U.C.F.

    I am part of AFROTC there, and it truly is a great experience. We have a huge number of cadets get commissioned ever year, and the university has a fantastic CS/IT department, along with pretty great Digital Media (Web Design and Game Design, I do web).

    Anyhow I have an AFROTC scholarship and bright futures, and it's a great school and very manageable.

    Most cadets do not have scholarships, and do fine, as it is very manageable to go to UCF, along with the fact that the university legitimately tries to help students.

    We have a few transfers from Riddle that do AFROTC, and they have done well here and really do think that UCF is a better choice. We are one of the best schools in the country for anything relating to computers; the internship opportunities in Orlando are massive as well.

    Go to a community college for a year, do awesome, and apply to UCF as a CS, IT, or Digital Media major. We even have a great minor in secure computing, something I'm looking at adding. You won't regret going to UCF. (I wrote this assuming you still want to come to FL to learn)
     
  14. paradoxer

    paradoxer Member

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    You are mixing apples and oranges with the loans. Only $27000 of the money she would need to borrow would qualify for the federal programs you allude to like Income Based Repayment. The rest of the money she would need to borrow would be private loans and they do not have the flexibility you are talking about like deferment, reduced interest for active duty or subsidized interest.
     
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  15. EDelahanty

    EDelahanty Member

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    Any body with a pulse can qualify for student loans. That's because as long as you still have a pulse you are obliged to repay them.
     
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  16. Pima

    Pima Parent

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    I agree paradoxer. Additionally, as stated before there is the question of qualifying for the private loans. Yes, they qualified this year for 30K, but what if next year with additional tuition costs it adds up to 35K, and this time they say no. How does he pay at that point without a scholarship.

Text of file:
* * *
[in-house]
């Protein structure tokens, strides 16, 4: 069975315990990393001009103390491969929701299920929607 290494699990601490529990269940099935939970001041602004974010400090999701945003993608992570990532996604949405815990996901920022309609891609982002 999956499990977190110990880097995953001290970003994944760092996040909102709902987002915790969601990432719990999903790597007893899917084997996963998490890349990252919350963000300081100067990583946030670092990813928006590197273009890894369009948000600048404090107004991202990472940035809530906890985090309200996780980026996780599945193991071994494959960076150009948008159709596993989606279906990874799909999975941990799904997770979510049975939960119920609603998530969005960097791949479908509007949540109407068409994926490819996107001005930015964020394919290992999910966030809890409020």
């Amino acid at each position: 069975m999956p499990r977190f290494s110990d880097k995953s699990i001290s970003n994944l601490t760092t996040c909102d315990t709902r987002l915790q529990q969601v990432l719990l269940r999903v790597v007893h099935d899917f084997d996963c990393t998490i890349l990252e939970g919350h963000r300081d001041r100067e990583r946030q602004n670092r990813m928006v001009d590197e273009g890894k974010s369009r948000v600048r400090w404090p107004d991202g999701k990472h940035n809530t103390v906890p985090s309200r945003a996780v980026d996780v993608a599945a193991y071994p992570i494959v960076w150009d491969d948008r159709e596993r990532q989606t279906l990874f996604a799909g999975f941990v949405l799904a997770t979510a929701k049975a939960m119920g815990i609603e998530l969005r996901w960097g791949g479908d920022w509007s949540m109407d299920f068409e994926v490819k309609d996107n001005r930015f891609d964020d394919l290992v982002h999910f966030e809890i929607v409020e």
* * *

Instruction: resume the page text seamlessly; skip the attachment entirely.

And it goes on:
A couple of other things.
    1. What branch are we talking about?
    ~ Commissioning via AFROTC or NROTC means you will go AD upon commissioning. From an employment opportunity aspect a lot is going to be tied to those 4 years in the military. Additionally, many officers will use tuition assistance for grad school. Add that to having a TS clearance and many defense contractors will be looking at you when you leave the service.
    ~~ AROTC is the only one that does not mandate AD upon commissioning, so it could be true for employment opportunities that other things play into the employment opportunites.

    2. As great as the suggestions of thinking about other colleges, the OP right now, unless they go to a CC is stuck with ERAU as their only option for this year.
    ~ Additionally there is some confusion whether the OP is attending ERAU in AZ or Florida. The tip of applying for their in state college is a good one, but maybe it is just me....they probably did due dilligence for their IS colleges and decided even with the cost they wanted ERAU over their state colleges.

    Kensy, to answer some direct questions/ posts of yours.
    1. Saving 4K is kind of a fallacy.
    ~ You are probably not adding in things like food, electricity, cable, etc. to run an apartment.
    ~~ Typical apartment leases are 12 months. Just because you look up apartments off campus and they say 400 a month it doesn't equate to 3600, the 9 months in school. It is probably 4800 in the end.
    ~~~ There will also be long days on campus. Are you going to bring lunch? Living on campus you have that food covered, living off you have to think about paying for it.

    2. Benefits of being on scholarship.
    ~ Stipend and book allowances is the biggie.
    ~~ Otherwise we go back to which ROTC program?
    ~~~ AFROTC does not give any edge to scholarship cadets when it comes to summer field training aka EA. The AFROTC scholarship here is known as 2+2. You are guaranteed the scholarship through your sophomore year. Not selected for SFT/EA than all bets are off. NROTC is different, it is guaranteed for all 4 years as long you meet their requirements.

    EDelahanty, I disagree with your post:
    This is true for FAFSA, but not private companies like Wells Fargo, Discovery and USAA. For most applicants they require a co-signer. If the folks don't meet the credit score than the kid is SOL. This goes back to my point about regarding this year they got 30K, but next year they could be denied. Mom and Dad next year might buy an Escalade with a loan, and they can say that the folks are now at the limit as a co-signer. My sister in law saw this happen when her DD was a rising junior. She was forced to cosign for the private loans freshmen and sophomore year. As a cosigner that debt also went against her credit score. She has a 6 figure salary, but when you add in her mtg., car payment and credit cards, if her DD defaulted on the loan they could not be sure she could pay back the private loan.
    ~ The OP in theory, no scholarship in college places the cosigner on the hook for 120K. I own a home, have no car payments and doubt I would get qualified for a total of 120K in college loans as a cosigner. 120K is conservative because we are not placing into the equation of a attendance cost increase.
     
  17. Pima

    Pima Parent

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    Kensy,